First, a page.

We know this: that all art is the product of the modern human brain with its beginnings, over 100,000 years ago, in Africa. There, our species Homo sapiens sapiens evolved before spreading out around the globe to become the most successful animal ever. Those who migrated to the icy lands of Europe encountered Neanderthal people who, having evolved there over such a long period, had probably developed fair skin. The dark skinned, fully modern migrants who interbred with them produced the first figurative art in Europe. They themselves, in turn, gradually became fairer as they adapted to life at higher latitudes. Those are the facts. This is fiction: 'Race'.
An interesting social and artistic experiment has begun outside the British Council on The Mall in London. The artist Mark Wallinger has created a beautiful white horse -- a symbol of Olde Englande before it was even England (probably when it was Britannicus or just 'those pretty green isles' in Norse or French).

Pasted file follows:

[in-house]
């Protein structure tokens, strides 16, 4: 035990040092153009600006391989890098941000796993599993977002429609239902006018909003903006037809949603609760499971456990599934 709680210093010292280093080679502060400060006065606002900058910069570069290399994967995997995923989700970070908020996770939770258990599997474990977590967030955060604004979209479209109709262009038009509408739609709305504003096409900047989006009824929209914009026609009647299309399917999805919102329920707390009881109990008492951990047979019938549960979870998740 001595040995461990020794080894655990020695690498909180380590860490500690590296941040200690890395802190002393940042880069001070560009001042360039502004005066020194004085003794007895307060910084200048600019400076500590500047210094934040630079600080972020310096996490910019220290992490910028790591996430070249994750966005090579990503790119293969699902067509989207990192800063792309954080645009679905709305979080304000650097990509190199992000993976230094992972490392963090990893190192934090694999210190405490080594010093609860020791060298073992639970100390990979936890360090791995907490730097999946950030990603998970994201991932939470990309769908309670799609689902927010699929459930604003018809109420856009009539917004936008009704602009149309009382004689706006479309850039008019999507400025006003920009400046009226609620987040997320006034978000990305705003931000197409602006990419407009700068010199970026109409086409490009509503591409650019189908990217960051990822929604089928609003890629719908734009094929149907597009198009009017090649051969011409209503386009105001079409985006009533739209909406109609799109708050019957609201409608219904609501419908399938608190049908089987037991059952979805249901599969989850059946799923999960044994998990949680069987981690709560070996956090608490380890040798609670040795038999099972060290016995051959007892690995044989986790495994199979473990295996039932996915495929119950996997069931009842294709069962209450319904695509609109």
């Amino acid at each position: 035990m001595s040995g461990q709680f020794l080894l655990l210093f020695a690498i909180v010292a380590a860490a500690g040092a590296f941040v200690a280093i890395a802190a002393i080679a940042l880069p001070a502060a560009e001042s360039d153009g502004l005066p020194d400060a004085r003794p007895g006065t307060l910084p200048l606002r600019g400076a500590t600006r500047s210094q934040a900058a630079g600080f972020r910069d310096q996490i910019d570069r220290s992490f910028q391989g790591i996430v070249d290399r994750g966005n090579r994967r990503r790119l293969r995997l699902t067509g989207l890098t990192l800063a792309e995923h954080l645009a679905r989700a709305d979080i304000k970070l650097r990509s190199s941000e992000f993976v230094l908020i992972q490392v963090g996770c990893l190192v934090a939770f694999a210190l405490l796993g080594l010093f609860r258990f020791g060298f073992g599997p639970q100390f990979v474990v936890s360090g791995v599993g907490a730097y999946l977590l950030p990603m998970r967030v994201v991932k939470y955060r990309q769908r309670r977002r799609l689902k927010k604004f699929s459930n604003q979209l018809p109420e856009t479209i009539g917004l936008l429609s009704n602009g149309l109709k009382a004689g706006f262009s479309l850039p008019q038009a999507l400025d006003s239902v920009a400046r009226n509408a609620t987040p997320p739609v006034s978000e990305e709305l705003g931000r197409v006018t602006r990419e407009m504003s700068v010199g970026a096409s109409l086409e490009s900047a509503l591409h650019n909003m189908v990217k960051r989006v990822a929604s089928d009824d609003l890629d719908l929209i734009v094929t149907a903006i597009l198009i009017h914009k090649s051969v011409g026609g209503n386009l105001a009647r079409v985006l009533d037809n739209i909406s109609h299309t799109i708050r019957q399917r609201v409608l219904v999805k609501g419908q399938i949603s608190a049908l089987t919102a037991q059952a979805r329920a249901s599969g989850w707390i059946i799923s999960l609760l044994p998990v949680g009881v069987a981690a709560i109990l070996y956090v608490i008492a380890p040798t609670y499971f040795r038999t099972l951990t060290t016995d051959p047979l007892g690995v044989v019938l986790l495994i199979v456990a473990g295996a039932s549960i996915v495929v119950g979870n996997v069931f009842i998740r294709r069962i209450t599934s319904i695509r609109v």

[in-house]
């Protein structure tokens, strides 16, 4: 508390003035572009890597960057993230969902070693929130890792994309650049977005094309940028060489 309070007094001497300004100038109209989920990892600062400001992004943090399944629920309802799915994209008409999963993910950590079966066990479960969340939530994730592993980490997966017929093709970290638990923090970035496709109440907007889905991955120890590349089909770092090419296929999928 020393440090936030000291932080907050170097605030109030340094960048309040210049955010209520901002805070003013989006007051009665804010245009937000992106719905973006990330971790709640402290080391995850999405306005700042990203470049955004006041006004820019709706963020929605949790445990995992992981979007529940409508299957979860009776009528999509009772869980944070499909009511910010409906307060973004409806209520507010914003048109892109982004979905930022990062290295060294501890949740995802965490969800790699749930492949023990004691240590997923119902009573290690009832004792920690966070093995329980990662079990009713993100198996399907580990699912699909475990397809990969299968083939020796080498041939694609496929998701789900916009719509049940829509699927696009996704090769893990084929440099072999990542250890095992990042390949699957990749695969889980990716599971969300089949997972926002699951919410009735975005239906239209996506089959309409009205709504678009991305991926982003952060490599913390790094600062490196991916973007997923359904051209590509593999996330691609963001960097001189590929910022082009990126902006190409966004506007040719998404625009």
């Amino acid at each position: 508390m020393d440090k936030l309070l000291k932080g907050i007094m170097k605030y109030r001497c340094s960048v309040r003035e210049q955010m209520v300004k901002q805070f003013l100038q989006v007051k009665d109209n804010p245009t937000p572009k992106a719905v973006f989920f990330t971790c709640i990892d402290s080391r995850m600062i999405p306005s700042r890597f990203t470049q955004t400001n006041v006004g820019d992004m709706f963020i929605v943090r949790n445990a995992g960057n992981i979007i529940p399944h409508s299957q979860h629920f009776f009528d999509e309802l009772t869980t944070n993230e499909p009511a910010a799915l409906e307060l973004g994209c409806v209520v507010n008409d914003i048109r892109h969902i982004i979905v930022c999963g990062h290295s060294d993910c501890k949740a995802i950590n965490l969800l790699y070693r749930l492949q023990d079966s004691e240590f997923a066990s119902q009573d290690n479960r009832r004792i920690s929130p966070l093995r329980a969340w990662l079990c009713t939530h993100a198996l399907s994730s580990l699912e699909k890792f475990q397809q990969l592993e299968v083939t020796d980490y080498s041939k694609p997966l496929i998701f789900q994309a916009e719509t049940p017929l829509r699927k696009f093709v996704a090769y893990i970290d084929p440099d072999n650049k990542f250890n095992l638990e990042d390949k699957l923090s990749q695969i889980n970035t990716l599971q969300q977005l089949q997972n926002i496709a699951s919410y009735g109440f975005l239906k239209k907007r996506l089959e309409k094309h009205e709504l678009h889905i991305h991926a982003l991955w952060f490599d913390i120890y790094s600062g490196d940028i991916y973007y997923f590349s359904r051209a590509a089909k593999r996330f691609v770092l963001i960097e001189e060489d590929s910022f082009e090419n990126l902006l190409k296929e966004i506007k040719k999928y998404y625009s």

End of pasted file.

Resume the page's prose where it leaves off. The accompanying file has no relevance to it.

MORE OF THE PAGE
To young artists first picking up their pencils and paintbrushes, the idea of creating can seem so daunting. For every ounce of enthusiasm you carry, there creeps a shadow of uncertainty - and with so many masters before you, gazing down from hallowed museum walls, you may be tempted to not bother, to quit before you start!
It is now 7.30. I spot a slight corridor of a shop, more a kiosk than anything. It is a sliver of white marble on 6th called Zibetto. It is open and an elegant man of middle-age stands behind a gleaming Gaggia espresso machine of traditionally huge proportions. He is dapper in a blue shirt and smart, narrow, dark blue tie. He seems more than a barista.
Breuer-Weil's pessimistic take on the Suburb, and the world beyond, looms large in many of his gargantuan works, and will strike a chord with anyone disturbed by the precarious nature of modern life and the self-centred attitudes of those at the helm of both national and supra-national institutions.